Peer Group Analysis

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Peer Group Analysis is a way for financial professionals to better identify the competitive position of an organization. The collected information provides an ample opportunity to gain valuable industry-specific insights.

Defining a Peer Group

A peer group refers to a group of comparable companies that compete in the same industry. These are same-size firms that have similar:

  • Business activities
  • Demand factors
  • Cost-structures, and
  • Access to capital

The bottom line is that we must compare “apples to apples”. For example, if you need to form a peer group for Daimler, you do not include Microsoft and Apple in the pack. Rather, you would group companies such as Volkswagen, General Motors, BMW, and Toyota.  Otherwise, the comparison would be useless.

Peer Practices

In investment research, peer group analysis is an essential part of finding the “true” stock value. It allows investors to spot valuation discrepancies.

Suppose we have a stock trading at a price to earnings ratio of 20. This means that its stock price is 20 times higher than its yearly earnings per share. At the same time, the average multiple of the company’s peer group is 12. An analyst could easily conclude that the stock is overvalued and sell it. Alternatively, they can delve more and uncover the potential reasons for the higher earnings indicator.  Either way, practitioners need a benchmark value to compare against. That’s how peer group analysis comes into play!

How Do You Form a Peer Group?

The table below outlines the five steps one takes to construct a list of peer groups:

How to construct a list of peer companies - Steps

Step 1: Identify the firms operating in the same industry or sub-industry. To do that, analysts check out the different commercial classification systems. Let’s say we want to find the peer group of Tesla. So, we look at the firm’s industry classification according to the Global Industry Classification Standard. Of course, the most narrowly defined category would be at the sub-industry level where we can find all the companies engaged in the same business line. Quite often, however, we need to adjust the list to make the firms included indeed comparable. For example, Toyota and Hyundai are not primarily focused on the premium auto segment, thus we exclude them.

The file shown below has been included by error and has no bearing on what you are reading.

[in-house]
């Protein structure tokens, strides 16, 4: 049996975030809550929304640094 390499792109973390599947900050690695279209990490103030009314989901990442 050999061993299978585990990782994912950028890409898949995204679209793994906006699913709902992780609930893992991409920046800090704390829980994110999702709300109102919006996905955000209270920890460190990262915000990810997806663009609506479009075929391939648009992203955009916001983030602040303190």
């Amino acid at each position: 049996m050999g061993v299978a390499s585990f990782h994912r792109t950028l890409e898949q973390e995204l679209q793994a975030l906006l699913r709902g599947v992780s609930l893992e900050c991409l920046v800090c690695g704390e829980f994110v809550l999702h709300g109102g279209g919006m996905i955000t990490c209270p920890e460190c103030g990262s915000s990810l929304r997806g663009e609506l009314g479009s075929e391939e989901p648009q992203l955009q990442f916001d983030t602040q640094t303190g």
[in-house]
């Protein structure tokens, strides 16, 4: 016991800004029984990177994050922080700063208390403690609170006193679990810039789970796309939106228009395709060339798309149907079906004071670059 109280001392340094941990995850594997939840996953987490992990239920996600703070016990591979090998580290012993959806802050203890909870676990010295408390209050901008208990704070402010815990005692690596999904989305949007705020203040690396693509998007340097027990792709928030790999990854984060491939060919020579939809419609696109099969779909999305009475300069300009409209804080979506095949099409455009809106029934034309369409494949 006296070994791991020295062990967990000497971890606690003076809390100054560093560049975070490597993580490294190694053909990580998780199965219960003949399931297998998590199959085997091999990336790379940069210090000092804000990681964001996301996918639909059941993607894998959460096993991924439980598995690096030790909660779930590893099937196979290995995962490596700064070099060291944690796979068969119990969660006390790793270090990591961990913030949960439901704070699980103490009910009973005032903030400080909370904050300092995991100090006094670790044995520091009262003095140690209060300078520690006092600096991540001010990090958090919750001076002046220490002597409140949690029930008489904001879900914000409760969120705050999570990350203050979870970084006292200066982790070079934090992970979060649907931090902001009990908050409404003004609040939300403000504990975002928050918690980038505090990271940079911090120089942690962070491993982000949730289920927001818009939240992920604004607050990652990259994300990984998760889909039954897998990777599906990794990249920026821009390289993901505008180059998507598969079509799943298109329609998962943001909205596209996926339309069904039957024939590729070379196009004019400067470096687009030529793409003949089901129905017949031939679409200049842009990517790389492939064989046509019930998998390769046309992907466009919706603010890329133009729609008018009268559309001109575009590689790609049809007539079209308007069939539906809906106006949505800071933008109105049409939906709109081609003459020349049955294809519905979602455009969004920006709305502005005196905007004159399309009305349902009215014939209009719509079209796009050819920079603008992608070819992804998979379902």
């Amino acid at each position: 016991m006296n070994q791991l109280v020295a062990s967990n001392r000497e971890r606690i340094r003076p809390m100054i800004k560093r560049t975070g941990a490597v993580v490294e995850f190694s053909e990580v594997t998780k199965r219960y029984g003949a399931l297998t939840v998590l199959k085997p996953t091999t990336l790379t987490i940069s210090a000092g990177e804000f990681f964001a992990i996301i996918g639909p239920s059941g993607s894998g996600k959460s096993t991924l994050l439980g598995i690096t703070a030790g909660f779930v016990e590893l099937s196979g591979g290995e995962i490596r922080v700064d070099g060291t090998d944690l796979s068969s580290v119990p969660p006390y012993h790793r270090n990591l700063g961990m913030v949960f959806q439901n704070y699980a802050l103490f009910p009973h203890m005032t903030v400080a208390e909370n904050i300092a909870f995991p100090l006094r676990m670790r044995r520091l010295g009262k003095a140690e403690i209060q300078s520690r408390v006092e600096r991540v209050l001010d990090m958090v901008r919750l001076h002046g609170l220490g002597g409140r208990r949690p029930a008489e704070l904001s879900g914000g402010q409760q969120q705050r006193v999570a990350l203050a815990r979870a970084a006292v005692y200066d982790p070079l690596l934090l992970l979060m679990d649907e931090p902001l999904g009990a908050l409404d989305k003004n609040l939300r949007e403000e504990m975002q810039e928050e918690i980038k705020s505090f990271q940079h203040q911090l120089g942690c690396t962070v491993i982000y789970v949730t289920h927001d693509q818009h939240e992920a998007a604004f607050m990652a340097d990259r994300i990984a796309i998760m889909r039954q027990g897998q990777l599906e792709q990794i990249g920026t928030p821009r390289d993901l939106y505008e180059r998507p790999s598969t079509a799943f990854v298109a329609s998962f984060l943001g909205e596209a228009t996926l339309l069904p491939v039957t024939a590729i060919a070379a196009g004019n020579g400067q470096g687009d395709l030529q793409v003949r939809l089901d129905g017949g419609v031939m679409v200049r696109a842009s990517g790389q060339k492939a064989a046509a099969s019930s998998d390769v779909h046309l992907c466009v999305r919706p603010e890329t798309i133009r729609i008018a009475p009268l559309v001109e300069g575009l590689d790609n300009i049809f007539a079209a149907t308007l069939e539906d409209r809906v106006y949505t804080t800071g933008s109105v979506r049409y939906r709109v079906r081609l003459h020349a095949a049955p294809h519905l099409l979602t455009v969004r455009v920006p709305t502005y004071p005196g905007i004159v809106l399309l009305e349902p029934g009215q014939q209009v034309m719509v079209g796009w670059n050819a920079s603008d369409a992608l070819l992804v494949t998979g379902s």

Step 2: Review the firm’s annual report. When flipping through its pages, we will most likely find out that companies often name their direct competitors. In Tesla’s annual report, we see that the company identifies BMW, Ford, Lexus, Mercedes, and Volkswagen Group as its main rivals.

Step 3: Examine the competitors’ annual reports. By doing so, you find out if there are any other comparable companies you might include. Looking back at the previous example, Ford could also identify Volvo, Mitsubishi, and General Motors as its competitors.

Step 4: Review trade publications and single out any other competitors.

Step 5: Confirm that each comparable company derives its revenues from similar business activities as the subject firm. The higher the sales compatibility, the more meaningful the comparison. Practically, a firm can participate in multiple peer groups. For example, Hewlett-Packard generates its revenues from Hardware and Software services. In that regard, we should also make sure peer firms have comparable demand sources. It would be meaningless to juxtapose companies that are exposed to different business cycle stages. That’s often the case with multinational firms.

How Do You Rank a Company Within a Group?

Once this process is complete, a peer group must be put to use. Many professionals rank companies within a group based on certain criteria, to further help them understand industry norms versus an individual company’s competitive position. Some of the most common points for comparison include a firm’s:

  • Life-stage
  • Competitive forces
  • Most significant macroeconomic factors
  • Relevant external factors
  • Volatility relative to the overall industry
  • Experience curve
  • Financial ratios

Taking Peer Group Analysis to the Next Level

Constructing a peer group is tied to a number of company and industry analyses such as Porter’s 5 Forces, Industry Life Cycle Model, and PESTEL. Therefore, it lays a solid foundation for high-quality analysis.

What are the main elements of company analysis and industry analysis? Find out now!

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